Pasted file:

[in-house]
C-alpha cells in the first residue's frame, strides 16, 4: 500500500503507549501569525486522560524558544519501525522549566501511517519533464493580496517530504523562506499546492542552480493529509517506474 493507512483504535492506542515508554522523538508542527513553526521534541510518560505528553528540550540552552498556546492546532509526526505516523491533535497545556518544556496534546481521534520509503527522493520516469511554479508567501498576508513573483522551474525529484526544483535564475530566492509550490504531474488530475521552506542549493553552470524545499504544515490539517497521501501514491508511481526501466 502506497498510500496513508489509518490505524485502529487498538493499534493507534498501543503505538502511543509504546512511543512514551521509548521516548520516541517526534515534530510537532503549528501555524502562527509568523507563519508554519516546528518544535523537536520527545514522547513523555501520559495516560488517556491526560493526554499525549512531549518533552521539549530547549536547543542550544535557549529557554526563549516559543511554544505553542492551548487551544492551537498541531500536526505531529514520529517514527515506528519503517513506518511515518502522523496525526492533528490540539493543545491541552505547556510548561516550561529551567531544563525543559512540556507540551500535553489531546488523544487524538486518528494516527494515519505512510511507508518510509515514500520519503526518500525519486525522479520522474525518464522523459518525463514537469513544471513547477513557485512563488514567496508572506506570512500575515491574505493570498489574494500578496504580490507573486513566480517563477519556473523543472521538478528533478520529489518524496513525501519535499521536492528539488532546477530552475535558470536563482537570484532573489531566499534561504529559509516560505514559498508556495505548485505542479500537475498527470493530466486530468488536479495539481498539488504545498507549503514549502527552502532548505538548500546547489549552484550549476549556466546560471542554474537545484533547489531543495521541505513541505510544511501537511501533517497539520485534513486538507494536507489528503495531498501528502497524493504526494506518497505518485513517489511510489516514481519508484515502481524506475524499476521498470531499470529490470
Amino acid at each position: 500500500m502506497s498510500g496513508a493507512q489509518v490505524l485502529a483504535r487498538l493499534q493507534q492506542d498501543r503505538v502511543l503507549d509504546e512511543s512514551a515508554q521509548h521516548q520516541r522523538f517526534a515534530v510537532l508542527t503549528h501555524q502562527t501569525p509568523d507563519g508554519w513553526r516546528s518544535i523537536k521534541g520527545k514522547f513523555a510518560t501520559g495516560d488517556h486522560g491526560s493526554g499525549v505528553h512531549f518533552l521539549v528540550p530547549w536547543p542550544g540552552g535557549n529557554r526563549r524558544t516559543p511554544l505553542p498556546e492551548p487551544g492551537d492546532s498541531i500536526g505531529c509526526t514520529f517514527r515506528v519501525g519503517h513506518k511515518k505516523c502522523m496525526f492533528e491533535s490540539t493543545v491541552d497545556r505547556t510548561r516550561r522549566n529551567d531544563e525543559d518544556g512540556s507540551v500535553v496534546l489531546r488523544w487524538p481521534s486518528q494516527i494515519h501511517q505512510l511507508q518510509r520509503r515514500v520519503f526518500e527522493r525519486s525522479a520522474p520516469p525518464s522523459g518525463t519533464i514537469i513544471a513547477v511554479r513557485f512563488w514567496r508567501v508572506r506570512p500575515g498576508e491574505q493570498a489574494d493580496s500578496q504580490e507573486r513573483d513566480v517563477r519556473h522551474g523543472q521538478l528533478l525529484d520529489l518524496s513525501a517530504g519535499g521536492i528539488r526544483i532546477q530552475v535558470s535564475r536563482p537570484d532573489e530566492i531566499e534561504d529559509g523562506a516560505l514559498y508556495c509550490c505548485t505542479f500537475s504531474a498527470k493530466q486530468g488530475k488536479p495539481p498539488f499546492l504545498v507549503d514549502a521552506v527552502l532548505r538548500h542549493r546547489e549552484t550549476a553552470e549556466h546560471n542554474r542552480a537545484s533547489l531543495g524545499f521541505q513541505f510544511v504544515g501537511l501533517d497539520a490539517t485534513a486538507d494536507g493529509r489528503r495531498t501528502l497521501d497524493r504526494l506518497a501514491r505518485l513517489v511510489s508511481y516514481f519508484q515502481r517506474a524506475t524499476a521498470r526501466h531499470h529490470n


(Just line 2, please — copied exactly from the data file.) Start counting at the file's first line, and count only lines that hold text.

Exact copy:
C-alpha cells in the first residue's frame, strides 16, 4: 500500500503507549501569525486522560524558544519501525522549566501511517519533464493580496517530504523562506499546492542552480493529509517506474 493507512483504535492506542515508554522523538508542527513553526521534541510518560505528553528540550540552552498556546492546532509526526505516523491533535497545556518544556496534546481521534520509503527522493520516469511554479508567501498576508513573483522551474525529484526544483535564475530566492509550490504531474488530475521552506542549493553552470524545499504544515490539517497521501501514491508511481526501466 502506497498510500496513508489509518490505524485502529487498538493499534493507534498501543503505538502511543509504546512511543512514551521509548521516548520516541517526534515534530510537532503549528501555524502562527509568523507563519508554519516546528518544535523537536520527545514522547513523555501520559495516560488517556491526560493526554499525549512531549518533552521539549530547549536547543542550544535557549529557554526563549516559543511554544505553542492551548487551544492551537498541531500536526505531529514520529517514527515506528519503517513506518511515518502522523496525526492533528490540539493543545491541552505547556510548561516550561529551567531544563525543559512540556507540551500535553489531546488523544487524538486518528494516527494515519505512510511507508518510509515514500520519503526518500525519486525522479520522474525518464522523459518525463514537469513544471513547477513557485512563488514567496508572506506570512500575515491574505493570498489574494500578496504580490507573486513566480517563477519556473523543472521538478528533478520529489518524496513525501519535499521536492528539488532546477530552475535558470536563482537570484532573489531566499534561504529559509516560505514559498508556495505548485505542479500537475498527470493530466486530468488536479495539481498539488504545498507549503514549502527552502532548505538548500546547489549552484550549476549556466546560471542554474537545484533547489531543495521541505513541505510544511501537511501533517497539520485534513486538507494536507489528503495531498501528502497524493504526494506518497505518485513517489511510489516514481519508484515502481524506475524499476521498470531499470529490470